Assessment: This is a comprehensive reference for pharmacy educators wishing to understand how students learn best or how to incorporate new teaching strategies in their classrooms. What is perhaps the book's best quality is its realistic approach. Although it includes innovative teaching strategies, it also explains their drawbacks and how students may or may not respond to them. It encourages educators to incorporate these strategies for active learning slowly, especially if students are accustomed to the traditional didactic approach, but to be persistent in moving forward.
From The Critics
Reviewer: Melissa M. Ranieri, BS, PharmD(Temple University School of Pharmacy)
Description: Research has shown that students flourish when they are engaged in an active learning environment, and teaching is moving toward a learner-centered rather than a teacher-centered approach. This book outlines several strategies that have proven effective in incorporating active learning in various pharmacy learning environments.
Purpose: The unique workbook style enables readers to assess their teaching style in order to understand the best way to expand on their current didactic skills. It explains concepts in a way that readers can easily understand the benefits of implementing novel teaching strategies as well as how to incorporate them into their classes.
Audience: This book could be used by any pharmacy faculty member across the spectrum, from a newly hired instructor to a seasoned educator wishing to incorporate new teaching strategies. Chapters are nicely organized so readers can find information that is pertinent to them, such as small group learning versus teaching in a large classroom. The authors, both experienced faculty who teach in the didactic and experiential settings, are experts in the field of pharmacy education; this is apparent in the practical way the text flows.
Features: The first chapter addresses the characteristics of an effective teacher, with exercises to help readers reflect upon their own strengths and weaknesses as educators. Chapter 2 focuses on students and how they learn, which is fundamental to the educational tools we choose to implement. Other chapters explain how to assess student learning, a valuable tool in the ever-evolving teacher-student dynamic. Separate chapters discuss teaching in small group versus large classroom environments and outline effective strategies to involve students and how to implement them. Sections on technology, professionalism, and faculty development are certainly pertinent to the challenges that pharmacy faculty encounter in teaching today.
Assessment: This is a comprehensive reference for pharmacy educators wishing to understand how students learn best or how to incorporate new teaching strategies in their classrooms. What is perhaps the book's best quality is its realistic approach. Although it includes innovative teaching strategies, it also explains their drawbacks and how students may or may not respond to them. It encourages educators to incorporate these strategies for active learning slowly, especially if students are accustomed to the traditional didactic approach, but to be persistent in moving forward.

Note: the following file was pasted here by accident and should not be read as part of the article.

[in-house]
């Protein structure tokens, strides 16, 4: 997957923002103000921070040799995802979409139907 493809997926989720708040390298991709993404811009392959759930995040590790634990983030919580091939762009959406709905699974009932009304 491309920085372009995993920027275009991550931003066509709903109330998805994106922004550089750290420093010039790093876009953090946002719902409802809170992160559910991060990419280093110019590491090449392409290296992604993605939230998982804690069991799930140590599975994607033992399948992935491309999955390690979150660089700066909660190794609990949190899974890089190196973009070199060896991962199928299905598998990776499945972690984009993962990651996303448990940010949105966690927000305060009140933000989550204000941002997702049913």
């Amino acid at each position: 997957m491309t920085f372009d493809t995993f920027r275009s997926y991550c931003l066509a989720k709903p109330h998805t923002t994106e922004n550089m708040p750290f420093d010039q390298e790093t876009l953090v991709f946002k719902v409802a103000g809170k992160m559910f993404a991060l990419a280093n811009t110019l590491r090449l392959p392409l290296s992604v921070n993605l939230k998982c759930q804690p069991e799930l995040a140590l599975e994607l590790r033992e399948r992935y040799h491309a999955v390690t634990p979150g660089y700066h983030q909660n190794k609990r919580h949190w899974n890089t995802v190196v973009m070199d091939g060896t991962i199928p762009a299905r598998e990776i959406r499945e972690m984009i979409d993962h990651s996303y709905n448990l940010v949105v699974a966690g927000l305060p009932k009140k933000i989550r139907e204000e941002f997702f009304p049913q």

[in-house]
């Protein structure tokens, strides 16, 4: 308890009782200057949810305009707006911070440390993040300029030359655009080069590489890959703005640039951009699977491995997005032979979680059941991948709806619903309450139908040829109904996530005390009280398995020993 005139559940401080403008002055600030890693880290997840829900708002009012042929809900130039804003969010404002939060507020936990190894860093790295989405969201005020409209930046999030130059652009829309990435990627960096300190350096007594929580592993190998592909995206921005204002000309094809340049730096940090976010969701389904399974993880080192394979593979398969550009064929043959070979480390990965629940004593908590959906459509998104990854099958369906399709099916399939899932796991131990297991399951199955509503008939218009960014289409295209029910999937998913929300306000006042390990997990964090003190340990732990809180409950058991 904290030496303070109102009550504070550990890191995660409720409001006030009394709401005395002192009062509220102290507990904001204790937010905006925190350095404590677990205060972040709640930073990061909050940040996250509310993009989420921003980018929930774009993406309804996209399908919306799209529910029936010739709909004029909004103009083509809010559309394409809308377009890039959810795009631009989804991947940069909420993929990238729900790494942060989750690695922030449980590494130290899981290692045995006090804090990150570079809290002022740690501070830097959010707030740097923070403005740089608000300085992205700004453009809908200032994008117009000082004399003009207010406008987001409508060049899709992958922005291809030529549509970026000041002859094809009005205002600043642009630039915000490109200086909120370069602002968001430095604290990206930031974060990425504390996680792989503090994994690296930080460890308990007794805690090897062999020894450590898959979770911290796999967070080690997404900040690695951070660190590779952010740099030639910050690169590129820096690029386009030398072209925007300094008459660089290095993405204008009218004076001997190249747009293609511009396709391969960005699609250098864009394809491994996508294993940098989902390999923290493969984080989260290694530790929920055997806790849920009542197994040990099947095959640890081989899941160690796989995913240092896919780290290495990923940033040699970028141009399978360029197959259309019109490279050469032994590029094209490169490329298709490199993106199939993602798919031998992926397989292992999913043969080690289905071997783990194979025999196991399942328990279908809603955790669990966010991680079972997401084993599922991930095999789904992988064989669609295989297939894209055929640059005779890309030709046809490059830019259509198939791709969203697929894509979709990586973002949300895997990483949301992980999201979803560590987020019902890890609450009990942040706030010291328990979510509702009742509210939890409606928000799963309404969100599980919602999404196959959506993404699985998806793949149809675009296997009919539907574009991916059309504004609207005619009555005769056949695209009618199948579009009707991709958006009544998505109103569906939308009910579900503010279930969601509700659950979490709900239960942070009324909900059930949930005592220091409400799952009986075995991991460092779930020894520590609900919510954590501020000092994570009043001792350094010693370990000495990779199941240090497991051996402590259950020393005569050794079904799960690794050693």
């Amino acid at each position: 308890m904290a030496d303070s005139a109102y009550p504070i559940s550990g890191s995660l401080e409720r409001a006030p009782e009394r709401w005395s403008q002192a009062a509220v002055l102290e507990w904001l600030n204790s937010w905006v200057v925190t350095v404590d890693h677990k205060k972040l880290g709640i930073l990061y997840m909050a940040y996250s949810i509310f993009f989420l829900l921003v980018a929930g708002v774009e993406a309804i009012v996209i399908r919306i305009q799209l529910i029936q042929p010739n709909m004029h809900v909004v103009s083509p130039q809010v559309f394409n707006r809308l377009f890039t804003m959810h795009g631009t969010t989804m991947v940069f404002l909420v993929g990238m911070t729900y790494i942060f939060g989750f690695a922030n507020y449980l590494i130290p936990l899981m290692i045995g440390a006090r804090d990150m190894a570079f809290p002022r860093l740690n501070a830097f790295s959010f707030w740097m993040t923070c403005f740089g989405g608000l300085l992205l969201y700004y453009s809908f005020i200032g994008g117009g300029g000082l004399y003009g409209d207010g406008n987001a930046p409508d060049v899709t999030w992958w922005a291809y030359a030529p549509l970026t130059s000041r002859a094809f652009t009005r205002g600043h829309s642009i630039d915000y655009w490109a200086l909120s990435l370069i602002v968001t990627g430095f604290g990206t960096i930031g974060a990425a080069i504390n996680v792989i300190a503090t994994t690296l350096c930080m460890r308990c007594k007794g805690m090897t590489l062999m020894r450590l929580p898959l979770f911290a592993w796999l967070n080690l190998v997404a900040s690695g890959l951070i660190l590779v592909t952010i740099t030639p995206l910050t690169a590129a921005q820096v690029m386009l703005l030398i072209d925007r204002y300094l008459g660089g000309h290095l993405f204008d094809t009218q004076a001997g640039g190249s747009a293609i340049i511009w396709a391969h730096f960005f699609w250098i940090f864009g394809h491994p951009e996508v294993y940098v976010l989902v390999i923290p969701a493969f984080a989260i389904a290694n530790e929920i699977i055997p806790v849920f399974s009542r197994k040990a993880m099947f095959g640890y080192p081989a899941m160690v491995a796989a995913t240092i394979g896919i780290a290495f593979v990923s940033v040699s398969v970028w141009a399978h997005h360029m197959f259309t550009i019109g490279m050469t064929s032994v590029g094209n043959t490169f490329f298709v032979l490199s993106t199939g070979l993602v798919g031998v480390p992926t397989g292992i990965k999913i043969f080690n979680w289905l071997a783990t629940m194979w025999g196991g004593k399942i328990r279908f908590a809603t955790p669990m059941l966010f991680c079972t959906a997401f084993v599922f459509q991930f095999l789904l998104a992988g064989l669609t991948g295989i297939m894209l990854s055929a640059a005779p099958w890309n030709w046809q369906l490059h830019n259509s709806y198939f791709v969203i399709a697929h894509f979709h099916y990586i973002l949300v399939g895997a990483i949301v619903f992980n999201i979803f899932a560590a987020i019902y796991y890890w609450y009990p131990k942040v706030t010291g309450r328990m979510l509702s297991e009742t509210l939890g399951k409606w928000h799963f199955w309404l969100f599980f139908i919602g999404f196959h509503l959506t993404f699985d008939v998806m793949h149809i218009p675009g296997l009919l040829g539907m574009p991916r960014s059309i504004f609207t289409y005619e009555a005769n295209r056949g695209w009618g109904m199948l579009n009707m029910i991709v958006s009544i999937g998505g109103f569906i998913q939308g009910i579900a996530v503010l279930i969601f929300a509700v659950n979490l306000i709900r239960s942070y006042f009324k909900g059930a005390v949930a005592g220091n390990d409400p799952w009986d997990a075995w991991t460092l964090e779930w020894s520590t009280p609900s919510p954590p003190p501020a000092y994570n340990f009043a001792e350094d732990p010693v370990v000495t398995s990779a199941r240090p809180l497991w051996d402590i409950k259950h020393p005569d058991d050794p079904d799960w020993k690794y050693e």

From The Critics
Reviewer: Melissa M. Ranieri, BS, PharmD (Temple University School of Pharmacy)
Description: Research has shown that students flourish when they are engaged in an active learning environment, and teaching is moving toward a learner-centered rather than a teacher-centered approach. This book outlines several strategies that have proven effective in incorporating active learning in various pharmacy learning environments.
Purpose: The unique workbook style enables readers to assess their teaching style in order to understand the best way to expand on their current didactic skills. It explains concepts in a way that readers can easily understand the benefits of implementing novel teaching strategies as well as how to incorporate them into their classes.
Audience: This book could be used by any pharmacy faculty member across the spectrum, from a newly hired instructor to a seasoned educator wishing to incorporate new teaching strategies. Chapters are nicely organized so readers can find information that is pertinent to them, such as small group learning versus teaching in a large classroom. The authors, both experienced faculty who teach in the didactic and experiential settings, are experts in the field of pharmacy education; this is apparent in the practical way the text flows.
Features: The first chapter addresses the characteristics of an effective teacher, with exercises to help readers reflect upon their own strengths and weaknesses as educators. Chapter 2 focuses on students and how they learn, which is fundamental to the educational tools we choose to implement. Other chapters explain how to assess student learning, a valuable tool in the ever-evolving teacher-student dynamic. Separate chapters discuss teaching in small group versus large classroom environments and outline effective strategies to involve students and how to implement them. Sections on technology, professionalism, and faculty development are certainly pertinent to the challenges that pharmacy faculty encounter in teaching today.
Assessment: This is a comprehensive reference for pharmacy educators wishing to understand how students learn best or how to incorporate new teaching strategies in their classrooms. What is perhaps the book's best quality is its realistic approach. Although it includes innovative teaching strategies, it also explains their drawbacks and how students may or may not respond to them. It encourages educators to incorporate these strategies for active learning slowly, especially if students are accustomed to the traditional didactic approach, but to be persistent in moving forward.
Read More Show Less

Product Details

  • ISBN-13: 9780763773977
  • Publisher: Jones & Bartlett Learning
  • Publication date: 8/18/2010
  • Edition description: 1
  • Edition number: 1
  • Pages: 348
  • Sales rank: 275,006
  • Product dimensions: 12.10 (w) x 8.60 (h) x 1.20 (d)